Sometimes we sense a need for change, but feel it in a whirlwind of emotions. To make the right change implies honest self-reflection. We must think clearly about the reasons for it and the factors to move it forward. These will be as disruptive and fracturing as the change itself. Whether we’re adapting to a new culture or transferring from a traditional industry to an epicenter of innovation and technology.
Talking and touring
Often, the change is made with no defined direction, keeping us stuck in an unmotivating career. But since we haven’t worked out the map, we don’t know where we’re going. However, there is no standard check-list of do’s and don’ts, strengths and weaknesses. Our analysis is unique and takes time to mature.
Of course, reflecting individually doesn’t mean discounting the wisdom of the people around us. These sages are usually people with experience, who have already traveled on the same roads as we have and be our co-pilots. Empathetic people who observe, reflect, and empower others are also wise.
Each of us is the agent of our change, we own the decision to manage our own existence and act. Because without action the decision loses its usefulness.
Perceiving the dynamics of change presupposes that we understand and own the desire for transformation. Change is idealized then mobilized. Let’s take action.
Building a personal brand
Francisco’s story illustrates someone who understood that he had to create himself – construct an image that corresponded to the ‘product’ he sought to be. This demanded deep and honest self-knowledge. From that self-image, he could develop and create his persona, his external image and personal brand.
So it all begins with self-analysis, operates through self-knowledge, and subsequently an ability to strategically define where we want to get to, supporting or leveraging the brand we have created to achieve our goal. Francisco’s goal was to produce his own music. He had to create his own image and raise its reputation.
People who know how to use the concepts of image and reputation to their advantage practically enshrine them. This is personal marketing.
Our personal brand aims to position ourselves in the minds of others as we want to be seen. Developing it involves identifying and communicating the characteristics that make us stand out as relevant, visible, attractive and unique. It reflects who we truly are. It gives us added value in the executive labor market.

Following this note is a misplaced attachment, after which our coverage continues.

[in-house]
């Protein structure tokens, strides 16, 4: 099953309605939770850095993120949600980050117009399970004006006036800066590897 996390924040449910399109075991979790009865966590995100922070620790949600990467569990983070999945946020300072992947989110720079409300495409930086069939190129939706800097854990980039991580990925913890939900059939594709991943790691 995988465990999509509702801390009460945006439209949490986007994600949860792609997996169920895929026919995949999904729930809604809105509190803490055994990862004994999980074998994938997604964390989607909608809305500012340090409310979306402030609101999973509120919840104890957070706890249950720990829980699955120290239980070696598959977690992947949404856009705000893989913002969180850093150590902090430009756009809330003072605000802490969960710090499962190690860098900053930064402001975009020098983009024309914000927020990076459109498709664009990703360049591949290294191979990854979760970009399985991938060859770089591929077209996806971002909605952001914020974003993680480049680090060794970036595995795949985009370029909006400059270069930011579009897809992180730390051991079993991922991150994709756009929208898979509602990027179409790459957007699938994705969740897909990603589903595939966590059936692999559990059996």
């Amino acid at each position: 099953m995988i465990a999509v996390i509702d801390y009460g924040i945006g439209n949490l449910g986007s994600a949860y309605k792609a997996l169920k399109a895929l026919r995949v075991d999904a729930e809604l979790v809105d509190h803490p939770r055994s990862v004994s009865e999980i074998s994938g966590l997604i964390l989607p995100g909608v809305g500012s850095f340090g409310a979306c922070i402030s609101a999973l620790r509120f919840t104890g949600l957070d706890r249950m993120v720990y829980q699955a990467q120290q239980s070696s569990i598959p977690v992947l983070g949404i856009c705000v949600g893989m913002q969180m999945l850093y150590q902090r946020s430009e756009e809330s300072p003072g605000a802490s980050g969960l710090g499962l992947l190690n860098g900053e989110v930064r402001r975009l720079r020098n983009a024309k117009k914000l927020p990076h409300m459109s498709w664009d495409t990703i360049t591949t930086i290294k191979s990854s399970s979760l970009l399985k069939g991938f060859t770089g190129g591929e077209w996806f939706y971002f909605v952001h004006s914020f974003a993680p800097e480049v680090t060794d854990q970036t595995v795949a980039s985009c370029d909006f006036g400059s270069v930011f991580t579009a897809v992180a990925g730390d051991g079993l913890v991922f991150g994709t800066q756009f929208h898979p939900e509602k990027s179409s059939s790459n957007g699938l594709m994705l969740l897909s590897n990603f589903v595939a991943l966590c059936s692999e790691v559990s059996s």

Reflect: What sets you apart from the rest? What are your assets? What characteristics make you different? What value do you want to communicate?
Be Your Own Entrepreneur
“Entrepreneurship is the persistent progression towards an innovative solution to a key problem. It’s the constant hunger for making things better and the idea that you are never satisfied with how things are.” (Debbie Roxarzade, founder and CEO of Rachel’s Kitchen restaurant chain).
Definitions of entrepreneurship typically focus on launching and managing companies. Due to the high stakes of a start-up, we can add the notion of ownership. So entrepreneurship distills the characteristics that an individual like Francisco needs for the personal enterprise of self-creation and self-branding. A product, therefore, a differentiated and autonomous form of professional life. This implies risk, determination and courage.
Innovation means making the new viable, creating the means for the invention to serve a concrete objective.
What accomplishes us as human beings?
Daniel Pink is a reference in the world of management and behavior. He has attracted academics and others interested in human behavior with the theories in his New York Times bestsellers. What truly motivates us? What gives us the energy and strength to work towards a purpose? What accomplishes us as human beings?
Daniel Pink realized that traditional theories of motivation, job satisfaction and personal fulfillment did not explain creativity, or the development of work that might not be remunerated accordingly. He compared groups of highly committed individuals with disinterested equivalents. He concluded that it is necessary to increase people’s satisfaction in carrying out their professional tasks.
In this way, people want to carry out their activities with the purpose of personal fulfillment, with the realization of the activities as the main goal rather than money or other extrinsic rewards. Achieving that goal is the engine of motivation, Pink considers. But as we know, talking is easier than doing. How can this motivation be instilled in people?
Pink presents several answers, all of which revolve around the ability to self-motivate and excel, when we find the profession that truly drives us.
We will visit this in our next article.
Go here for this full article.